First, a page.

What attracted you to work at Harris Williams specifically?

When I was at Wells Fargo, I saw a heightened shift in the marketplace when I was advising Colgate on the purchase of EltaMD, its first move into professional skincare. Global giants like Colgate increasingly want to acquire innovative, independent brands like Elta. Harris Williams exclusively focuses on M&A, and I was drawn to the opportunity to focus on what I enjoy most: helping companies make strategic decisions.


I think the biggest takeaways from my career are don’t be afraid to make a change and love what you do.


Is there anything you would do differently? What do you think young professionals can learn from your path so far?

I think the biggest takeaways from my career are don’t be afraid to make a change and love what you do. When I look back, each move provided different growth opportunities that made me a better banker. I believe one reason I’ve found success is that I truly enjoy the work, the people, and being part of such an interesting and dynamic industry.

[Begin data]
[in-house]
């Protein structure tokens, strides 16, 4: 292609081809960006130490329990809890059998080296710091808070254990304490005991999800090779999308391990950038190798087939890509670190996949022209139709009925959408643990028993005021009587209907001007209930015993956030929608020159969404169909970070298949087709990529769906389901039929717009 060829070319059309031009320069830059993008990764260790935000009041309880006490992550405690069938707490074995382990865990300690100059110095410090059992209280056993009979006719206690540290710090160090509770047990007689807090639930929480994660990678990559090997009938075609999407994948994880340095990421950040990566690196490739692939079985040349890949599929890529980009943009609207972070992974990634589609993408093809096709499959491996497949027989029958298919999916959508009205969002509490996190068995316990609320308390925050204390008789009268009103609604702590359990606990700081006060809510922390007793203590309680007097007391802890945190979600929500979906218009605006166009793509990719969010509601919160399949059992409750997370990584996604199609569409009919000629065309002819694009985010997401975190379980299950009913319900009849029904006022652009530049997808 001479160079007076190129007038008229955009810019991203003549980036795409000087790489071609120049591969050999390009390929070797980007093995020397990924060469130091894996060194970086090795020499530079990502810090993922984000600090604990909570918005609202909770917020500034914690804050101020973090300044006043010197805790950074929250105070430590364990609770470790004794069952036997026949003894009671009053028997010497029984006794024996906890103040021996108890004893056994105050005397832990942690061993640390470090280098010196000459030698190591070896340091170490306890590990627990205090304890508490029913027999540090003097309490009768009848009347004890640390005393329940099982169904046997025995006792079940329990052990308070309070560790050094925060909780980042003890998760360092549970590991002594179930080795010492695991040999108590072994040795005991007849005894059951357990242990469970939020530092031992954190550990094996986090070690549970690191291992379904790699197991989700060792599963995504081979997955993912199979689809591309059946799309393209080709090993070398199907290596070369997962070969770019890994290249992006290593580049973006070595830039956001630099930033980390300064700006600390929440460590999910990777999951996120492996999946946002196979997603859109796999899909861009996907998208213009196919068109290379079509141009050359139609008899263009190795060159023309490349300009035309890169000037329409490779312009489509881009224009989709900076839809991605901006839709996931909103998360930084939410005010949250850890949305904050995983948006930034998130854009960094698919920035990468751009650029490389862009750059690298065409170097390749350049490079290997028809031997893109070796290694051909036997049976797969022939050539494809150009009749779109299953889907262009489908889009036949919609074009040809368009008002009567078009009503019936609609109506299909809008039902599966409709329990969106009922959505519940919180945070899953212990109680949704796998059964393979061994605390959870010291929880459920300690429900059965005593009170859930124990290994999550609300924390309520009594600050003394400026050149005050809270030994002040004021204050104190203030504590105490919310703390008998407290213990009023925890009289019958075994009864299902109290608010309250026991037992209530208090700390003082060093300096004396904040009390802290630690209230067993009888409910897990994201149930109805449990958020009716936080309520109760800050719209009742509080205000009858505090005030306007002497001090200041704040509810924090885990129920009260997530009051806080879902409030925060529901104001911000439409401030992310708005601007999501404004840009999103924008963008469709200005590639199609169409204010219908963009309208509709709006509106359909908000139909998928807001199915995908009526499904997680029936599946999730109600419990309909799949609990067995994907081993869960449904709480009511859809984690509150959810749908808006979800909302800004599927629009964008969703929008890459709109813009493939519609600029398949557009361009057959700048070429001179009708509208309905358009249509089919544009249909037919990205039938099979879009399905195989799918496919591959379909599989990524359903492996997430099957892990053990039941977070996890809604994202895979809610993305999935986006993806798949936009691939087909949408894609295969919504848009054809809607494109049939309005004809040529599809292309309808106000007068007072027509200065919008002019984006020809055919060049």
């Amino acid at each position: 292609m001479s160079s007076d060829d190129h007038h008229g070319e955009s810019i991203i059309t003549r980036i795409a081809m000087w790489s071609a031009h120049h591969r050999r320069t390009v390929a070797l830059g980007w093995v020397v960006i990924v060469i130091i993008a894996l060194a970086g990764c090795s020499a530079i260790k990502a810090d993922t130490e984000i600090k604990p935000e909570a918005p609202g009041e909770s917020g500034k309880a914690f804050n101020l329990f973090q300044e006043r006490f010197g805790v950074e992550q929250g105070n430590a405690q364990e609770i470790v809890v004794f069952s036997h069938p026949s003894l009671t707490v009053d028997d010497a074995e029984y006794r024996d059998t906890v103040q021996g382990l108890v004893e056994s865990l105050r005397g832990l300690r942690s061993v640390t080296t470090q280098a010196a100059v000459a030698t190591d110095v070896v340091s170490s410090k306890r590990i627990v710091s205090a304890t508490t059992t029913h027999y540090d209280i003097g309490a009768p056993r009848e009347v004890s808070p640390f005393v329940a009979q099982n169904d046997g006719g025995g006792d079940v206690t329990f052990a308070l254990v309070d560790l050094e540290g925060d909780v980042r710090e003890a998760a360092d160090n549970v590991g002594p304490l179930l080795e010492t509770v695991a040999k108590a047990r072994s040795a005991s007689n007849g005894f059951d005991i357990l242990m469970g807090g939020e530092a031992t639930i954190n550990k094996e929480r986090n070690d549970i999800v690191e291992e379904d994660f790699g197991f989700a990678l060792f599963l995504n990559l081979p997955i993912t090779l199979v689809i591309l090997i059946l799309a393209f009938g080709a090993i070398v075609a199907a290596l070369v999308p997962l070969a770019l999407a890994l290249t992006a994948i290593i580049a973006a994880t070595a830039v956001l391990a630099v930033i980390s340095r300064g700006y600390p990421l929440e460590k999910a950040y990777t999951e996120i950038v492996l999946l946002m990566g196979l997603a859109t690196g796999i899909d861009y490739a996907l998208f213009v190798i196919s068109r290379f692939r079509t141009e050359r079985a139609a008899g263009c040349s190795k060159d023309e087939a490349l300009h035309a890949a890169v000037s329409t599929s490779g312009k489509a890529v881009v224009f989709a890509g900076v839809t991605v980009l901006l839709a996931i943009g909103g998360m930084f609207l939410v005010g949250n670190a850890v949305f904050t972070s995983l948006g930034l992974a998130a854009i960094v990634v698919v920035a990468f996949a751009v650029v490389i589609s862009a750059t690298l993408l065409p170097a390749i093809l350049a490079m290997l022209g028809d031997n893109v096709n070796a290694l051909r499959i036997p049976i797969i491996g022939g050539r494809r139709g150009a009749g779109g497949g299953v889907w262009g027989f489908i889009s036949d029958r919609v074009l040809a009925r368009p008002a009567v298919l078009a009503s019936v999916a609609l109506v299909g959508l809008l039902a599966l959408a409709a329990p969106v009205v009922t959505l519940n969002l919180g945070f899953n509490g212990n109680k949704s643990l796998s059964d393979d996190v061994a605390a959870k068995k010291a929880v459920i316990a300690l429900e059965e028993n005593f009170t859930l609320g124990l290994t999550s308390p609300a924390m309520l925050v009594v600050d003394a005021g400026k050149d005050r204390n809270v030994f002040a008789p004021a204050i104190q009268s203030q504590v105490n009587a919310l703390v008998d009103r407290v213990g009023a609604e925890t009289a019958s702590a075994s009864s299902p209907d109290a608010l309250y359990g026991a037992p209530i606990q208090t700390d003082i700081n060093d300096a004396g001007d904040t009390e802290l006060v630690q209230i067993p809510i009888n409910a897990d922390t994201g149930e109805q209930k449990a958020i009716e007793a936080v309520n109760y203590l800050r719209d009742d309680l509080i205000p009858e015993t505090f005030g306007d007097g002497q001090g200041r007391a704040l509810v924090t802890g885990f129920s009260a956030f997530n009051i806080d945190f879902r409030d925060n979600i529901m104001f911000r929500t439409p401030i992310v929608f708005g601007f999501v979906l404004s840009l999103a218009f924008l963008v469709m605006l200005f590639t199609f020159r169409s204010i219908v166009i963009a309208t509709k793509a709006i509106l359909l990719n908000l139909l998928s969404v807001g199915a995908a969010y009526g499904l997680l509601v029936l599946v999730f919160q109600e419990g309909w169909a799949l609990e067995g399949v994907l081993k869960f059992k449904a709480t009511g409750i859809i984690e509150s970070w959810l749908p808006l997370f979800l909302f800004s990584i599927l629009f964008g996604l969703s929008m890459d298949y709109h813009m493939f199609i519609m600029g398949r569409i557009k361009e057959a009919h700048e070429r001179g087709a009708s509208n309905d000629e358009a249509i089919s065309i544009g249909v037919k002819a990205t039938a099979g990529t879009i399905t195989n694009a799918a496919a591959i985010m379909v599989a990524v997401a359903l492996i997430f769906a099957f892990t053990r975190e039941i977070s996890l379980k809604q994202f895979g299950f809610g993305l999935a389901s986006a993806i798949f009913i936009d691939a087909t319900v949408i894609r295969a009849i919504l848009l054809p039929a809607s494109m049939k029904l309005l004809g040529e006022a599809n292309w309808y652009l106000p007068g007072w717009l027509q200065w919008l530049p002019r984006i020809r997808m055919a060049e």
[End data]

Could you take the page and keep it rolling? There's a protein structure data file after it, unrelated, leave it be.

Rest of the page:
What have been your biggest lessons in business?

I stay true to giving clients our best advice, not necessarily what they want to hear. Be honest and straightforward, support your perspective with facts, and have a point-of-view on what is happening in the industry. Find ways to add value for clients—it is why they want to work with you.

Any career advice to share?

Take control of your career, speak up, and ask for things for yourself. Don’t wait for things to come to you.

Diversity and inclusion: Amplifying the possibilities

Why is Forté’s mission important to you?

It’s important for women to understand why it’s exciting to work in business. Forté is raising awareness about all sorts of career paths women may not have considered just because they weren’t aware. I serve on the Women in Business Advisory Council at UNC-Charlotte, where a third of the students are the first generation in their families to attend college, so I am passionate about this. 

Can you share any of Harris Williams’ activities to advance gender diversity and inclusion?